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This book has focused upon the prevalent and important interface of depression and medical illness. The clinical, personal, familial, societal, and financial impacts of this interaction are tremendous. The state of our knowledge and experience concerning this nexus has been detailed, across the spectrum of medical conditions, populations, and settings. Much of this understanding has been facilitated by recent advances in scientific methods, and much has resulted from of careful clinical observation. These converging approaches have been discussed, and resultant principles have been explicated. With this substantial foundation, what are we building toward?

In essence, the goal is a mechanistic understanding that can provide diagnostic and therapeutic tools to improve outcomes, and guide clinical decision making. To accomplish this goal, one must utilize evolving approaches to chart the biopsychosocial intersection of depression and medical illness. This requires a characterization of the heterogeneity of depressive illness, of the range of medical illnesses, and of the types of mechanistic interrelationships among them. It also requires an elucidation of the final common brain pathways mediating depressive symptoms, as well as the pathophysiologic pathways and the etiological factors and interactions affecting those brain pathways in the context of medical illness.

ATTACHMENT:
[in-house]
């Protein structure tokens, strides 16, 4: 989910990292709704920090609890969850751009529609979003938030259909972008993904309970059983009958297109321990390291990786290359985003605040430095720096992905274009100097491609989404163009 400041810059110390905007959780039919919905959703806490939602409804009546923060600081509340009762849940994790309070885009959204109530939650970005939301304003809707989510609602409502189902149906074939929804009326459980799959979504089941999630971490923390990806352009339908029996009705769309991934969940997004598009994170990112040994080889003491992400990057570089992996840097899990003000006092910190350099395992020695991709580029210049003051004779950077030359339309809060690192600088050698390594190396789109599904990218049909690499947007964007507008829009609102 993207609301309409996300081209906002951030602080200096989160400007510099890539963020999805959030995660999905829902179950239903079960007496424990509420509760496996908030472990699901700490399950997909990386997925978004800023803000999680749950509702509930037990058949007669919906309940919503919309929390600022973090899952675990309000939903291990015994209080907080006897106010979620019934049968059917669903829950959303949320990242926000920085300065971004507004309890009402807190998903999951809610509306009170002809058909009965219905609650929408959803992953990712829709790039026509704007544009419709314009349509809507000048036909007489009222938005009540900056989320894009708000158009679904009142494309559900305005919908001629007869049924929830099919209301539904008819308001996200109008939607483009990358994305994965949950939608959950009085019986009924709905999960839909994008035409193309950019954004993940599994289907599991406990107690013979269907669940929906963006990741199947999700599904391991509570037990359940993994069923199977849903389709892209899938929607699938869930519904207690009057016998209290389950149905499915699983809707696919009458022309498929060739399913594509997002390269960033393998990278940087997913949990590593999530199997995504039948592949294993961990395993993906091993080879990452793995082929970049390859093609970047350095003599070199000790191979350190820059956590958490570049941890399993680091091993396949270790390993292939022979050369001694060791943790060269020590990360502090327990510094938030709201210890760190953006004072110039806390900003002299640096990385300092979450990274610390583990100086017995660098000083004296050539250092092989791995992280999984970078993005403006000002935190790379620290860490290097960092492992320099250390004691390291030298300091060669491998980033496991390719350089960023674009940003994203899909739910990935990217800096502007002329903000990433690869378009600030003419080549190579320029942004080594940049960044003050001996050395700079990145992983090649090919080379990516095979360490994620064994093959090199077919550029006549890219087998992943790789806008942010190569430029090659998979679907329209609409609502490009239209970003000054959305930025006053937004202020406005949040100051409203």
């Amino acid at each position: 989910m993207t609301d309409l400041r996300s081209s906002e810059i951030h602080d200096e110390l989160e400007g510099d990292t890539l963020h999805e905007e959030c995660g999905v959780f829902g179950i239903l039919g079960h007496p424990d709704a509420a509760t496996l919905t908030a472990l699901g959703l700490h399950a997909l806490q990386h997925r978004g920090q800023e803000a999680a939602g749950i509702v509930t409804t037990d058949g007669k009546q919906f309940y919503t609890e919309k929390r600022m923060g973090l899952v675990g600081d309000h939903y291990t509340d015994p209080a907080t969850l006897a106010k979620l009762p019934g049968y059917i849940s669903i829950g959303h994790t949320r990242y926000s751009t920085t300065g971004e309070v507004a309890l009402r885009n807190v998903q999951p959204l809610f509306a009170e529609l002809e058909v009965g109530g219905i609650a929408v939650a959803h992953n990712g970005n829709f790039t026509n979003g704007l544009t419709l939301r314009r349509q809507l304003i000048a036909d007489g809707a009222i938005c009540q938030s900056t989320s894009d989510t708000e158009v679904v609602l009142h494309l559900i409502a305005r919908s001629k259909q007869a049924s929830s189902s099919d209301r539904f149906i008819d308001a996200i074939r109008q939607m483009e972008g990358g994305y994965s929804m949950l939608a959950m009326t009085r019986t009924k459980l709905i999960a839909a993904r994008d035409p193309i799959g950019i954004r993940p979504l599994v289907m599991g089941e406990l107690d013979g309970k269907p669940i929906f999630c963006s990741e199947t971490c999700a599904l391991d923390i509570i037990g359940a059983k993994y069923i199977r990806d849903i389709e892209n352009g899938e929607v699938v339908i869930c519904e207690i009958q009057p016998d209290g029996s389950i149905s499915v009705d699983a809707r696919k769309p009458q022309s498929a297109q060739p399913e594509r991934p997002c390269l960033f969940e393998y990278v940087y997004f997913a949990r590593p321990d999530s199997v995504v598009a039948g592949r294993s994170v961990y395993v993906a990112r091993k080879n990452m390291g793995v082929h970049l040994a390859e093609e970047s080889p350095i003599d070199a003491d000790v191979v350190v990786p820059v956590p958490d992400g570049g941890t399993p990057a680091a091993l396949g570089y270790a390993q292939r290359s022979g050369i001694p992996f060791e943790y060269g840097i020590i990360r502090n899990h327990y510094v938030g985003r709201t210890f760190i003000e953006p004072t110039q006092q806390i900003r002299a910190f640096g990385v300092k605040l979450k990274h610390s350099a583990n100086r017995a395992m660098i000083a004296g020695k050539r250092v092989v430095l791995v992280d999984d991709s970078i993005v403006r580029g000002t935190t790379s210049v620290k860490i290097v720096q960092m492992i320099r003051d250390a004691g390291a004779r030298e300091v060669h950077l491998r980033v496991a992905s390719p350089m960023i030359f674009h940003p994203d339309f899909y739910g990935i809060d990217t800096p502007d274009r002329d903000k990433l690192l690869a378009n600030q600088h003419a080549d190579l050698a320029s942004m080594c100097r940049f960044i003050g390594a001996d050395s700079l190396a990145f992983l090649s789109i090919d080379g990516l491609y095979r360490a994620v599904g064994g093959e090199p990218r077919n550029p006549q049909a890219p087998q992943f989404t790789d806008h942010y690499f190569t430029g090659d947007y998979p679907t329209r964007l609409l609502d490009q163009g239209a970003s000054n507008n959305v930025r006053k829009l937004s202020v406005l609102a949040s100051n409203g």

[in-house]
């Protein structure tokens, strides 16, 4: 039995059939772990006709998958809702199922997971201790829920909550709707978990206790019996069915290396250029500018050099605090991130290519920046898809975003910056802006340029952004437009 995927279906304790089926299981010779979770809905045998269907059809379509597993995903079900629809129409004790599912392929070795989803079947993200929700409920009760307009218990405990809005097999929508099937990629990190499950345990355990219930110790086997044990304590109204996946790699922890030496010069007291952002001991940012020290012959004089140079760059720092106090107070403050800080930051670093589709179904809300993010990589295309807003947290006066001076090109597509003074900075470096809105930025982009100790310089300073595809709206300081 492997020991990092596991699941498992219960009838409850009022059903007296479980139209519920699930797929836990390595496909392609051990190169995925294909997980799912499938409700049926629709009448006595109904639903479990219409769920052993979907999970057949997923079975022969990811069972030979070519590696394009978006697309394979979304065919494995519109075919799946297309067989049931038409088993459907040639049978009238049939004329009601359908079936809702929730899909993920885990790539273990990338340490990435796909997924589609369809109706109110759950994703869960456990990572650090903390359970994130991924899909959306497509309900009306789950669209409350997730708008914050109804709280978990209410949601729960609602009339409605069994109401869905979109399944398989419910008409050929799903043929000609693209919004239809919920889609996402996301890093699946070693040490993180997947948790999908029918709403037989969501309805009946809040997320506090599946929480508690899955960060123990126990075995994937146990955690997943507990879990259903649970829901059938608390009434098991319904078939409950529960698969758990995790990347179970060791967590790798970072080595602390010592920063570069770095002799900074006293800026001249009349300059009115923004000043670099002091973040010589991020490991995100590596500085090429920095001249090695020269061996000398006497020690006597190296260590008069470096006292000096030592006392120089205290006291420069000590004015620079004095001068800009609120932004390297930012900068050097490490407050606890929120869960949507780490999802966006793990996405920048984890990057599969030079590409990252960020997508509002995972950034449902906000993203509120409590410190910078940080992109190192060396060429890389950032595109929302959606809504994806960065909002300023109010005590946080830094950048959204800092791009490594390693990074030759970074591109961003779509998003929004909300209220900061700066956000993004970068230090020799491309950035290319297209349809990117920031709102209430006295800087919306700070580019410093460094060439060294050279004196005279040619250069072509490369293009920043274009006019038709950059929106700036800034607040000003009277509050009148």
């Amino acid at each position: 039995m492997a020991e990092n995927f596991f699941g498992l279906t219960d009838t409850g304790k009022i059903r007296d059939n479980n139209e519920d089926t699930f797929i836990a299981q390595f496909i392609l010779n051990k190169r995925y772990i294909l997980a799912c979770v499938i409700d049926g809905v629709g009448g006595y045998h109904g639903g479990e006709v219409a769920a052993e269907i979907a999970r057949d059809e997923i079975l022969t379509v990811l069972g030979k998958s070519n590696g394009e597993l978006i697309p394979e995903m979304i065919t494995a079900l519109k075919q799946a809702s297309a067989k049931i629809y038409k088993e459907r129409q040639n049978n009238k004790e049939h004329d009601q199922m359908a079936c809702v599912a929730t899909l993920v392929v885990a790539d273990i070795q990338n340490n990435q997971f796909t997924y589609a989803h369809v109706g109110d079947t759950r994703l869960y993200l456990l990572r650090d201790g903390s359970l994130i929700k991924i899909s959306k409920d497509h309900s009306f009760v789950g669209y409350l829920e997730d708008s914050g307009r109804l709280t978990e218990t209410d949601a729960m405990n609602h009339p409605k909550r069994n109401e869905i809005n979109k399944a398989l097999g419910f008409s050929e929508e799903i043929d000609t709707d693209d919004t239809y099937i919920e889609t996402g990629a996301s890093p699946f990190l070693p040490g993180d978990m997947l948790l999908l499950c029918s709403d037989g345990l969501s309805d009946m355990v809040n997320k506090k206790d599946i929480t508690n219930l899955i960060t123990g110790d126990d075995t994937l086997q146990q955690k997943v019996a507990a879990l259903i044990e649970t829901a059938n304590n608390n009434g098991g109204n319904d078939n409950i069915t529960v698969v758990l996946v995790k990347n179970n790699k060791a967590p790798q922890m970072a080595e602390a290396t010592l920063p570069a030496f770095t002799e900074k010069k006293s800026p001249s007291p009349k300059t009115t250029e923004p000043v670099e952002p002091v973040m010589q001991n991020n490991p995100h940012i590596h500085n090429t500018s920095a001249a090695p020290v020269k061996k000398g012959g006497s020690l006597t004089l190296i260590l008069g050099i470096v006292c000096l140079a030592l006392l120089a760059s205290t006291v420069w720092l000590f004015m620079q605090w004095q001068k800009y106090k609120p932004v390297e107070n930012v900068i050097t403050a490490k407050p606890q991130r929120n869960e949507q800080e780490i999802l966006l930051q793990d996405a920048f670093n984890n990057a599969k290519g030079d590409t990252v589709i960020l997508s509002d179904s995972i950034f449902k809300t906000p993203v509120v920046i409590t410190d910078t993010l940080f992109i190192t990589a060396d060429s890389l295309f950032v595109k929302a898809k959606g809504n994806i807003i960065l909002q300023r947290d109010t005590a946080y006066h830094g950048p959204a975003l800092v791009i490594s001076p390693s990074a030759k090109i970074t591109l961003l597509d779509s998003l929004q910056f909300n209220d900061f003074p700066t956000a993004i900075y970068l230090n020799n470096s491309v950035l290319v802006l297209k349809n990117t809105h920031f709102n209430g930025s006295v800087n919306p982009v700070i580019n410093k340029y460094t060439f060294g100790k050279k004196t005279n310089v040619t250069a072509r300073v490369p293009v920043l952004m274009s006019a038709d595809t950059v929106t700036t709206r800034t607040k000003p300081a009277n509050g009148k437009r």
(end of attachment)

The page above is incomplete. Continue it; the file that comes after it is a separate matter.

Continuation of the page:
Depression, even Major Depression, is not a unitary phenomenon. It is currently defined descriptively, and a patient can meet clinical criteria with different symptom constellations. Furthermore, there can be considerable overlap with other psychiatric syndromes, including anxiety disorders. With advances in translational research, it will be possible to stratify patients along a dimensional spectrum, within and across DSM categories, through deep phenotyping, multi-modal biomarkers and informatics.1 This will result in a mechanism-based taxonomy of depressive/mood disorders, with implications for treatment targets that modulate the relevant biological substrate, through pharmacologic, cognitive-behavioral or brain stimulation approaches.2 For example, there is increasing evidence for an anhedonic syndromic subtype with prominent lack of interest or pleasure in activities, associated with ventral striatum/nucleus accumbens, dopaminergic reward/motivation circuit dysfunction (Fig. 24-1).3,4

Figure 24-1

Activation Differences in Ventral Striatal and Dorsomedial Frontal Regions in Response to P Positive Words in Depressed Patients Compared With Healthy Subjects. In part A, axial slices reveal significant decreases in activation to positive stimuli in depressed patients compared with healthy subjects; left image: bilateral ventral striatum, with the left contrast maximum falling in the region of the nucleus accumbens (hypothalamic and thalamic decreases are also visible); right image: left dorsomedial frontal gyrus (Brodmann's area 9). In part B, within-group, by condition barplots at the statistical maxima of the bilateral ventral striatal findings in the positive between-group condition, revealed these findings to be due to a decrease in activation to positive stimuli in depressed subjects coupled with an increase in healthy comparison subjects.

Patterns of distributed brain ...

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